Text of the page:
Until recently such threats were not much pronounced, since the impoverished and grotesquely dictatorial North Korean regime could not inspire much longing for the lost homeland among the Chinese Koreans. Perhaps most local Koreans share the feelings of a middle-aged Korean with whom I had a long talk in the town of Tumen on the North Korean border. While pointing to the barren hills of North Korea, easily seen from a restaurant window, he said, “I am so lucky that my grandparents chose to get out of that place. I think we all would be dead had our grandfather stayed there. It is such an awful place. I do not understand how they manage to survive in North Korea.”

This seems to be the common feeling toward North Korea. There might be a lot of genuine sympathy, as demonstrated in the late 1990s at the height of North Korea’s great famine, when there was widespread grassroots support for the illegal migrants from that country. However, in most cases the North Korean regime is seen by local Koreans as an object of contempt and ridicule, and its unwillingness to emulate the Chinese example is often mentioned as the major reason for the disastrous situation of the country.

However, in 1992 China established formal diplomatic relations with prosperous South Korea, and soon the Yanbian area was flooded with South Korean business people, missionaries, students and tourists. These people were usually attracted by the opportunities to do business without dealing with a language barrier, but some of them began to preach the nationalist gospel as well. Their work was made much easier by the fact that South Korea came to be seen not as a land of destitution but one of prosperity and opportunity. South Korean nationalists love to stress that the lands of Yanbian once were part of the ancient Korean kingdom of Koguryo that lasted 700 years, from 57 BC to AD 668. Koguryo is presented by them – as well as many other Koreans outside of the area – as the most successful of the three ancient Korean kingdoms.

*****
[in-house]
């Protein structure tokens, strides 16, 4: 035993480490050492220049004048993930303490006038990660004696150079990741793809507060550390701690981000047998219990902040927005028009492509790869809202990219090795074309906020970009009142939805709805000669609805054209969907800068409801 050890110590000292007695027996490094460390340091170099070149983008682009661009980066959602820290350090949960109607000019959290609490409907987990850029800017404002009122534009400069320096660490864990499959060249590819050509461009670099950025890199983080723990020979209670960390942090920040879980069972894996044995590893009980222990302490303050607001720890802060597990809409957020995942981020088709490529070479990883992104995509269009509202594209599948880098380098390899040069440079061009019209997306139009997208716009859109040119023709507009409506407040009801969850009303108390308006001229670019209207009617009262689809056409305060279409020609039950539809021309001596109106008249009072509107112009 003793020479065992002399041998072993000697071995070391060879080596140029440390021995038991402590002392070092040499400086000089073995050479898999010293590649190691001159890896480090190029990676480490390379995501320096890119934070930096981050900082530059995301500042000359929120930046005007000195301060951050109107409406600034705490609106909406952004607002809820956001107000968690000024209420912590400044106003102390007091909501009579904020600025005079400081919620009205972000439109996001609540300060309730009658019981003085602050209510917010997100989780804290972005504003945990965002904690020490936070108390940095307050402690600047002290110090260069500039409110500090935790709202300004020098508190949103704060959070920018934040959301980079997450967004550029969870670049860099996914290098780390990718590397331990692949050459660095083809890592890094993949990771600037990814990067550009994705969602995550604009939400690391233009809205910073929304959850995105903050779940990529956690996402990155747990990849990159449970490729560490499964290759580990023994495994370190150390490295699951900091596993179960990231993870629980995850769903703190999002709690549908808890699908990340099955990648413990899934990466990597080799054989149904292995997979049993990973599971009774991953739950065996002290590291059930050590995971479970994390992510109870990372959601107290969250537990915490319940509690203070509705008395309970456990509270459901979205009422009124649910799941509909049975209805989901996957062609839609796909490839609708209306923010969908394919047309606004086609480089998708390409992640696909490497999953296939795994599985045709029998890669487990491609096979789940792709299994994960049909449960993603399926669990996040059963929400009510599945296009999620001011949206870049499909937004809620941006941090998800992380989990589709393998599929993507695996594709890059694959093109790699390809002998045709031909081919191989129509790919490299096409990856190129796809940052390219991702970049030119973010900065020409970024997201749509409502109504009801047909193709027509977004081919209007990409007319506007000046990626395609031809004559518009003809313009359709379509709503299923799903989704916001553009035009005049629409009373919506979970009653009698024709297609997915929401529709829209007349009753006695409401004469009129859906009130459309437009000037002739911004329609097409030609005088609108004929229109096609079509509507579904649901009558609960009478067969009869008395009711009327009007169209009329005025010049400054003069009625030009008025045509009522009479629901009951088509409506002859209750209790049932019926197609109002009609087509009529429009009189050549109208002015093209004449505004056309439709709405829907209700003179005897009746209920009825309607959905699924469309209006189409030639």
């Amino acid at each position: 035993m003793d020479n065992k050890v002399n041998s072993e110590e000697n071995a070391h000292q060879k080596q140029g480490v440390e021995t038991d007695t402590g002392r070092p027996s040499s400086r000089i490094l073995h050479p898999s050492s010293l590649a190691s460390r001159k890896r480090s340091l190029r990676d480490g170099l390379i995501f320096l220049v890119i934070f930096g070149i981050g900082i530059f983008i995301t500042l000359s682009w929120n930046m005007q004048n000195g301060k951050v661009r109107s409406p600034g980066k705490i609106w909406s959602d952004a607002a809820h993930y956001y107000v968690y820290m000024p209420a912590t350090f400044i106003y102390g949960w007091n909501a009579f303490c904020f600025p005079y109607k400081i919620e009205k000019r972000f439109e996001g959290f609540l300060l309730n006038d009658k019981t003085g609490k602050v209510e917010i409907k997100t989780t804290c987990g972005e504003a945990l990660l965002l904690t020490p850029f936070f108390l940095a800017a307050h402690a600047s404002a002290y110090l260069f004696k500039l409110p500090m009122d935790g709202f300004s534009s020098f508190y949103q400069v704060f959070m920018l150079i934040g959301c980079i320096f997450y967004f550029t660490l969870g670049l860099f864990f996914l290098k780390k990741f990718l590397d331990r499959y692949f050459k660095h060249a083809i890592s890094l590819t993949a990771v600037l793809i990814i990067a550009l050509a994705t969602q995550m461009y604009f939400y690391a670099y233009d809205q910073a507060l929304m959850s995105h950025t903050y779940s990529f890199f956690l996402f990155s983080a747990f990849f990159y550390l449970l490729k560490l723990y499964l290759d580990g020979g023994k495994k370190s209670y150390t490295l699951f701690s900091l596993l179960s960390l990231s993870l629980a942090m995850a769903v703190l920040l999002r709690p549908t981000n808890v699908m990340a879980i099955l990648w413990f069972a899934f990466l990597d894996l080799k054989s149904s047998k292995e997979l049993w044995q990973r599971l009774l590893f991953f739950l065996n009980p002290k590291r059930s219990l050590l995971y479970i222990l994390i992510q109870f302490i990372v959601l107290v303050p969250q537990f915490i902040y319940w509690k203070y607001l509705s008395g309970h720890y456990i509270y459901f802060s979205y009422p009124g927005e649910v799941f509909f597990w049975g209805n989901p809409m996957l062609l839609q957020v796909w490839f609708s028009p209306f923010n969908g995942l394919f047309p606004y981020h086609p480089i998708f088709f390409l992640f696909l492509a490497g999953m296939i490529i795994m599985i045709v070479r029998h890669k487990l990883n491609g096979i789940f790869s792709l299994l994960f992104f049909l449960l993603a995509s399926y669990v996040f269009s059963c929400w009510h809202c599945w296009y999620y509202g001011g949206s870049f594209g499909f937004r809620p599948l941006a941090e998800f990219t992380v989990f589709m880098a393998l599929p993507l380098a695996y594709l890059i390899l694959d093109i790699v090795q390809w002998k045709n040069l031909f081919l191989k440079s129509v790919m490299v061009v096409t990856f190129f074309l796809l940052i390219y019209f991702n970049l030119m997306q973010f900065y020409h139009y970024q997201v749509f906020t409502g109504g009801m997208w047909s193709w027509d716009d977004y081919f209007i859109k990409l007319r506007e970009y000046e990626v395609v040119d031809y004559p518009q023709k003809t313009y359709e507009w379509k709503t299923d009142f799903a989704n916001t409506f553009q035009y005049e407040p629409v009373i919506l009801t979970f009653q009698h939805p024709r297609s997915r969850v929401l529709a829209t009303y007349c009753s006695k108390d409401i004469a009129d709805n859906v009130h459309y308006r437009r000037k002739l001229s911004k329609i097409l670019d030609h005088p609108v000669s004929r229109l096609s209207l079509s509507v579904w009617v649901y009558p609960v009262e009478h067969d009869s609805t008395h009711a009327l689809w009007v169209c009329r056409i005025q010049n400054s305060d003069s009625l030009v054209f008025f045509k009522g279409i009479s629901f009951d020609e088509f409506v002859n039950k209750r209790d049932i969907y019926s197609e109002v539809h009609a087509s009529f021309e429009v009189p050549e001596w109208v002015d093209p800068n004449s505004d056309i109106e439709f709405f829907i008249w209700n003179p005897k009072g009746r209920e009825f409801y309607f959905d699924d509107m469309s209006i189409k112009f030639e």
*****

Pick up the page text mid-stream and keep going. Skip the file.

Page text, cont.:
Therefore, Chinese authorities are on guard against this nationalist fervor and ensure that a Korean-language education does not mean an education in the spirit of Korean nationalism. At the Korean schools, children study exactly the same curriculum as their peers in the Chinese-language schools. Their textbooks are exact translations of the Chinese textbooks used at the same levels.

“We are a minority group of China, China is our country, so there is no need to study Korean history or literature,” one ethnic Korean told me. “When they teach national history at our schools, it means the history of China, and China only.”

As a result of this policy, the younger generations of Koreans are increasingly out of touch with their Korean heritage. Ko Kyong-su, a professor at Yanbian university, himself an ethnic Korean, remarked: “Nowadays, the Korean youngsters here do not learn about Ch’unhyang and Hong Kil-dong [characters from Korean classical novels] until they enter college, and only then if they chose to specialize in Korean studies.”